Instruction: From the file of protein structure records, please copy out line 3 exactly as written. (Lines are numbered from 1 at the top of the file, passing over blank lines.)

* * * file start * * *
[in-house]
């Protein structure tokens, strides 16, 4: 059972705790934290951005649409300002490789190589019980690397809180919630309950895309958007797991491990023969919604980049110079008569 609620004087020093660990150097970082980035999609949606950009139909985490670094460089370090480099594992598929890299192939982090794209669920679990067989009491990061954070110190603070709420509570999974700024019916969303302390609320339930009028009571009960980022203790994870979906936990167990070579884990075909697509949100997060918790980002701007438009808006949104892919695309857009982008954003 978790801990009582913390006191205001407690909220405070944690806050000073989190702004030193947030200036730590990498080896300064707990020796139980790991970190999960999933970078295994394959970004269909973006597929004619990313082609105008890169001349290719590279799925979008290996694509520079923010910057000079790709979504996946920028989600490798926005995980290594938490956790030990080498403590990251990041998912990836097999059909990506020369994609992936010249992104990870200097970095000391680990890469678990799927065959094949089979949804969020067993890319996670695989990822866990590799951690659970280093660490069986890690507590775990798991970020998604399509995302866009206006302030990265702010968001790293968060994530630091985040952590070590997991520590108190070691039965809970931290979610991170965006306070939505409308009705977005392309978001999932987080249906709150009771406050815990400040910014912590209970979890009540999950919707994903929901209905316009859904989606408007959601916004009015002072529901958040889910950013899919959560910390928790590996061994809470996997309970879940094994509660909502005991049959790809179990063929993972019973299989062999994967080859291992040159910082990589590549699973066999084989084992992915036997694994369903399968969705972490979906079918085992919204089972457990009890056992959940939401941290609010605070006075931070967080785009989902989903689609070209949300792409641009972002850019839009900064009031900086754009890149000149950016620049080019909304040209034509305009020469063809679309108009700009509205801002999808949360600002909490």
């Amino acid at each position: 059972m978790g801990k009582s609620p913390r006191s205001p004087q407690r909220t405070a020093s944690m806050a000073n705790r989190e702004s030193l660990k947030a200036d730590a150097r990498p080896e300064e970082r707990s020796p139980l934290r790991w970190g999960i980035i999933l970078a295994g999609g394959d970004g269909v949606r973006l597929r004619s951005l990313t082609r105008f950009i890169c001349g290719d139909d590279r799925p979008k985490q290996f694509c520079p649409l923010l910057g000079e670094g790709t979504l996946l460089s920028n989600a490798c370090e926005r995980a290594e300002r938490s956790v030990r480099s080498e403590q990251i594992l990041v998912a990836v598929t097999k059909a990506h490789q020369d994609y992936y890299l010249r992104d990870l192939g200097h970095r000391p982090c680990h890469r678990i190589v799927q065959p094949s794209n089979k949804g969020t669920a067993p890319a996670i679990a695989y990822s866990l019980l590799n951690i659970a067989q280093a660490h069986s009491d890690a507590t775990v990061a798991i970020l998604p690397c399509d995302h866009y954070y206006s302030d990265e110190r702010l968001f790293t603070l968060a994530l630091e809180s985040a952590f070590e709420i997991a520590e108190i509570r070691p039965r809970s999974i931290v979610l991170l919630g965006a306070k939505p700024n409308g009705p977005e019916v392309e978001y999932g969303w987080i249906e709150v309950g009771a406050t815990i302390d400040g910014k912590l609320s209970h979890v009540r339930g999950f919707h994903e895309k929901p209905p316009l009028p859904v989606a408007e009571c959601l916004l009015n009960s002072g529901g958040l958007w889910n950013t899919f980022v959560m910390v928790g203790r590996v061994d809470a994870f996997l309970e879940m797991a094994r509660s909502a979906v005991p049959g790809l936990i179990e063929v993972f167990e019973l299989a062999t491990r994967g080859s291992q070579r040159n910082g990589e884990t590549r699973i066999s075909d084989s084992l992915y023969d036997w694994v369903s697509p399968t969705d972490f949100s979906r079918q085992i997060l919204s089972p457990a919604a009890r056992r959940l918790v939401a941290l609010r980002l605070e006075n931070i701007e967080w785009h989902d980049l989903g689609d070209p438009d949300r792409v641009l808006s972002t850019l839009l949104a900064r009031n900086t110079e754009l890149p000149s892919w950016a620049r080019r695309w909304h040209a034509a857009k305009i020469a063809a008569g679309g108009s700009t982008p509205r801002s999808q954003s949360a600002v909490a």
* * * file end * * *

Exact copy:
């Amino acid at each position: 059972m978790g801990k009582s609620p913390r006191s205001p004087q407690r909220t405070a020093s944690m806050a000073n705790r989190e702004s030193l660990k947030a200036d730590a150097r990498p080896e300064e970082r707990s020796p139980l934290r790991w970190g999960i980035i999933l970078a295994g999609g394959d970004g269909v949606r973006l597929r004619s951005l990313t082609r105008f950009i890169c001349g290719d139909d590279r799925p979008k985490q290996f694509c520079p649409l923010l910057g000079e670094g790709t979504l996946l460089s920028n989600a490798c370090e926005r995980a290594e300002r938490s956790v030990r480099s080498e403590q990251i594992l990041v998912a990836v598929t097999k059909a990506h490789q020369d994609y992936y890299l010249r992104d990870l192939g200097h970095r000391p982090c680990h890469r678990i190589v799927q065959p094949s794209n089979k949804g969020t669920a067993p890319a996670i679990a695989y990822s866990l019980l590799n951690i659970a067989q280093a660490h069986s009491d890690a507590t775990v990061a798991i970020l998604p690397c399509d995302h866009y954070y206006s302030d990265e110190r702010l968001f790293t603070l968060a994530l630091e809180s985040a952590f070590e709420i997991a520590e108190i509570r070691p039965r809970s999974i931290v979610l991170l919630g965006a306070k939505p700024n409308g009705p977005e019916v392309e978001y999932g969303w987080i249906e709150v309950g009771a406050t815990i302390d400040g910014k912590l609320s209970h979890v009540r339930g999950f919707h994903e895309k929901p209905p316009l009028p859904v989606a408007e009571c959601l916004l009015n009960s002072g529901g958040l958007w889910n950013t899919f980022v959560m910390v928790g203790r590996v061994d809470a994870f996997l309970e879940m797991a094994r509660s909502a979906v005991p049959g790809l936990i179990e063929v993972f167990e019973l299989a062999t491990r994967g080859s291992q070579r040159n910082g990589e884990t590549r699973i066999s075909d084989s084992l992915y023969d036997w694994v369903s697509p399968t969705d972490f949100s979906r079918q085992i997060l919204s089972p457990a919604a009890r056992r959940l918790v939401a941290l609010r980002l605070e006075n931070i701007e967080w785009h989902d980049l989903g689609d070209p438009d949300r792409v641009l808006s972002t850019l839009l949104a900064r009031n900086t110079e754009l890149p000149s892919w950016a620049r080019r695309w909304h040209a034509a857009k305009i020469a063809a008569g679309g108009s700009t982008p509205r801002s999808q954003s949360a600002v909490a």